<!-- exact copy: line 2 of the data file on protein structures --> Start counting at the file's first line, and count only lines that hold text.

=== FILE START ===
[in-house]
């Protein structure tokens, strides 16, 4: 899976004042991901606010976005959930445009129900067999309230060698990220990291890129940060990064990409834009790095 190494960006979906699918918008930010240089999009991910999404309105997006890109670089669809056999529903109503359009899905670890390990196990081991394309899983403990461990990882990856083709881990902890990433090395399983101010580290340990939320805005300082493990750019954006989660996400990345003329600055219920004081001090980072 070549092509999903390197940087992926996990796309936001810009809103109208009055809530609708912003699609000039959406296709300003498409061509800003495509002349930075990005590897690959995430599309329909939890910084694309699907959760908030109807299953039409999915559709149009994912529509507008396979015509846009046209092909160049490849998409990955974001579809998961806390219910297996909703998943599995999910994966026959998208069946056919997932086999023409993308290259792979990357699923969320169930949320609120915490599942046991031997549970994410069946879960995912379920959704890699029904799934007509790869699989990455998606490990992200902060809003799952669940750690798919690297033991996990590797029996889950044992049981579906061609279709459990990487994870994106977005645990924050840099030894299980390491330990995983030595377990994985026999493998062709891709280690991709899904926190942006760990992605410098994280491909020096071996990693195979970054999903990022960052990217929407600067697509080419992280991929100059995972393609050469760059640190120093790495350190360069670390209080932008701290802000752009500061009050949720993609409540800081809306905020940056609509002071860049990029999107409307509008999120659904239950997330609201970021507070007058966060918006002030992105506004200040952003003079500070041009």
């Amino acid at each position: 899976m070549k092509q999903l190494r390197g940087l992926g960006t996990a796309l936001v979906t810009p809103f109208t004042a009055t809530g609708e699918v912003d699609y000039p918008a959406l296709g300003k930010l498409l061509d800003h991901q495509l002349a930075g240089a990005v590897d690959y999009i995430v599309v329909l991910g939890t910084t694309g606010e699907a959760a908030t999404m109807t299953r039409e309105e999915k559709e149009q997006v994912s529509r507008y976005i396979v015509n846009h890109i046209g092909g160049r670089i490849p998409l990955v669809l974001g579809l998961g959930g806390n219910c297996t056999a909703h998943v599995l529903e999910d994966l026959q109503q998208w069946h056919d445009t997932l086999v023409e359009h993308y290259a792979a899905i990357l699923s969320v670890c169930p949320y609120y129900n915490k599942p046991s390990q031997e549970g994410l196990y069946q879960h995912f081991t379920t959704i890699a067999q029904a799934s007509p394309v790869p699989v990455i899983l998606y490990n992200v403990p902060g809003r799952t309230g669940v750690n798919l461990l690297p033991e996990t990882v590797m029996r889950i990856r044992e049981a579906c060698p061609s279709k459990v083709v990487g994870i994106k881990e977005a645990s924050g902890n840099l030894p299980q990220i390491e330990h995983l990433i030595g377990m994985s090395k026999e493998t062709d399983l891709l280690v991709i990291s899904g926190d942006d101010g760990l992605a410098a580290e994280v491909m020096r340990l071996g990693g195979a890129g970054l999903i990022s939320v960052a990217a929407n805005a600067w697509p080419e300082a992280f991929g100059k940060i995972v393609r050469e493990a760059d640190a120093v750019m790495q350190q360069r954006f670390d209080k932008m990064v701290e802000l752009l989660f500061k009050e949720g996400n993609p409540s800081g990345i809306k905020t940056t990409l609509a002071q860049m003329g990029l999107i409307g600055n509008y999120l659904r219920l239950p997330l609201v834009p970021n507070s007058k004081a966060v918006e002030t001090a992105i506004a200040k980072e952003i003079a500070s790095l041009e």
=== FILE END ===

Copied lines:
């Protein structure tokens, strides 16, 4: 899976004042991901606010976005959930445009129900067999309230060698990220990291890129940060990064990409834009790095 190494960006979906699918918008930010240089999009991910999404309105997006890109670089669809056999529903109503359009899905670890390990196990081991394309899983403990461990990882990856083709881990902890990433090395399983101010580290340990939320805005300082493990750019954006989660996400990345003329600055219920004081001090980072 070549092509999903390197940087992926996990796309936001810009809103109208009055809530609708912003699609000039959406296709300003498409061509800003495509002349930075990005590897690959995430599309329909939890910084694309699907959760908030109807299953039409999915559709149009994912529509507008396979015509846009046209092909160049490849998409990955974001579809998961806390219910297996909703998943599995999910994966026959998208069946056919997932086999023409993308290259792979990357699923969320169930949320609120915490599942046991031997549970994410069946879960995912379920959704890699029904799934007509790869699989990455998606490990992200902060809003799952669940750690798919690297033991996990590797029996889950044992049981579906061609279709459990990487994870994106977005645990924050840099030894299980390491330990995983030595377990994985026999493998062709891709280690991709899904926190942006760990992605410098994280491909020096071996990693195979970054999903990022960052990217929407600067697509080419992280991929100059995972393609050469760059640190120093790495350190360069670390209080932008701290802000752009500061009050949720993609409540800081809306905020940056609509002071860049990029999107409307509008999120659904239950997330609201970021507070007058966060918006002030992105506004200040952003003079500070041009």